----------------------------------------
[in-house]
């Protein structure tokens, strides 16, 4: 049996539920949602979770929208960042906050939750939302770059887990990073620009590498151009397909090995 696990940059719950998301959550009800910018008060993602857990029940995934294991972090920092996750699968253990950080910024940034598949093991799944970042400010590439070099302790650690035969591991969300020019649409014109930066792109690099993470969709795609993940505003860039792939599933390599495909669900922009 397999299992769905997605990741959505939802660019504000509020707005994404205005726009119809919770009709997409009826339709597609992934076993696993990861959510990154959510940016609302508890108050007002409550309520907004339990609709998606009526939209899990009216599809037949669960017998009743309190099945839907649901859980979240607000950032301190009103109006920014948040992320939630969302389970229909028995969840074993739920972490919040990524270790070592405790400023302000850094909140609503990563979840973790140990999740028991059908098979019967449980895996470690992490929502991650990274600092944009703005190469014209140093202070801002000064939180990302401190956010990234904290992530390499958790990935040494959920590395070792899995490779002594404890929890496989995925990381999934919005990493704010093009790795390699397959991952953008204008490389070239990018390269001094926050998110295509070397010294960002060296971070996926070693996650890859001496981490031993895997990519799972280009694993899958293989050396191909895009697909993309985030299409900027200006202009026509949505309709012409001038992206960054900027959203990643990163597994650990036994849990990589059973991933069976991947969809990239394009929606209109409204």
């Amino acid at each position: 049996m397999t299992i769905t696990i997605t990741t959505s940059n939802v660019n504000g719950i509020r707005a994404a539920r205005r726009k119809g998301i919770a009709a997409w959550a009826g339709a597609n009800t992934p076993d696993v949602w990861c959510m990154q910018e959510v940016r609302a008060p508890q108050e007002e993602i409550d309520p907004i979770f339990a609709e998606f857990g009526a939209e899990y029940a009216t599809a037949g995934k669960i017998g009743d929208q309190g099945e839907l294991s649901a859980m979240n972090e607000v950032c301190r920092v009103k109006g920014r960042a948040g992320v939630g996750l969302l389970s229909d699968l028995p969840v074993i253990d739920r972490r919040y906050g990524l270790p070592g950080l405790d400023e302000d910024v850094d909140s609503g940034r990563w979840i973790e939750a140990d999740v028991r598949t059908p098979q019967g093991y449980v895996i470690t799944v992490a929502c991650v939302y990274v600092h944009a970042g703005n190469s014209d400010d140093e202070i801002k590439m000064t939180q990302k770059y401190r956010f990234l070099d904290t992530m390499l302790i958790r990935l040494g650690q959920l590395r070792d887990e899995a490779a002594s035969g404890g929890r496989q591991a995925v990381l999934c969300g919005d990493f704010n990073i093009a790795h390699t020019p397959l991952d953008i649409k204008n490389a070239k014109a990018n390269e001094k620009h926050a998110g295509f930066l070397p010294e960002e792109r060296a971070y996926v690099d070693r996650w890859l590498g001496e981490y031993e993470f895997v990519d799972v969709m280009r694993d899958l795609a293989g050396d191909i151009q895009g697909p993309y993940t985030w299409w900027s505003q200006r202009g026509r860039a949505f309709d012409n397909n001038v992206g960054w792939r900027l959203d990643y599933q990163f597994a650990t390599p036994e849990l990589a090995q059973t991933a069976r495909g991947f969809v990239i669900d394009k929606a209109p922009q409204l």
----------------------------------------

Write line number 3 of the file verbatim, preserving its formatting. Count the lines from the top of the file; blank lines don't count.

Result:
């Amino acid at each position: 049996m397999t299992i769905t696990i997605t990741t959505s940059n939802v660019n504000g719950i509020r707005a994404a539920r205005r726009k119809g998301i919770a009709a997409w959550a009826g339709a597609n009800t992934p076993d696993v949602w990861c959510m990154q910018e959510v940016r609302a008060p508890q108050e007002e993602i409550d309520p907004i979770f339990a609709e998606f857990g009526a939209e899990y029940a009216t599809a037949g995934k669960i017998g009743d929208q309190g099945e839907l294991s649901a859980m979240n972090e607000v950032c301190r920092v009103k109006g920014r960042a948040g992320v939630g996750l969302l389970s229909d699968l028995p969840v074993i253990d739920r972490r919040y906050g990524l270790p070592g950080l405790d400023e302000d910024v850094d909140s609503g940034r990563w979840i973790e939750a140990d999740v028991r598949t059908p098979q019967g093991y449980v895996i470690t799944v992490a929502c991650v939302y990274v600092h944009a970042g703005n190469s014209d400010d140093e202070i801002k590439m000064t939180q990302k770059y401190r956010f990234l070099d904290t992530m390499l302790i958790r990935l040494g650690q959920l590395r070792d887990e899995a490779a002594s035969g404890g929890r496989q591991a995925v990381l999934c969300g919005d990493f704010n990073i093009a790795h390699t020019p397959l991952d953008i649409k204008n490389a070239k014109a990018n390269e001094k620009h926050a998110g295509f930066l070397p010294e960002e792109r060296a971070y996926v690099d070693r996650w890859l590498g001496e981490y031993e993470f895997v990519d799972v969709m280009r694993d899958l795609a293989g050396d191909i151009q895009g697909p993309y993940t985030w299409w900027s505003q200006r202009g026509r860039a949505f309709d012409n397909n001038v992206g960054w792939r900027l959203d990643y599933q990163f597994a650990t390599p036994e849990l990589a090995q059973t991933a069976r495909g991947f969809v990239i669900d394009k929606a209109p922009q409204l």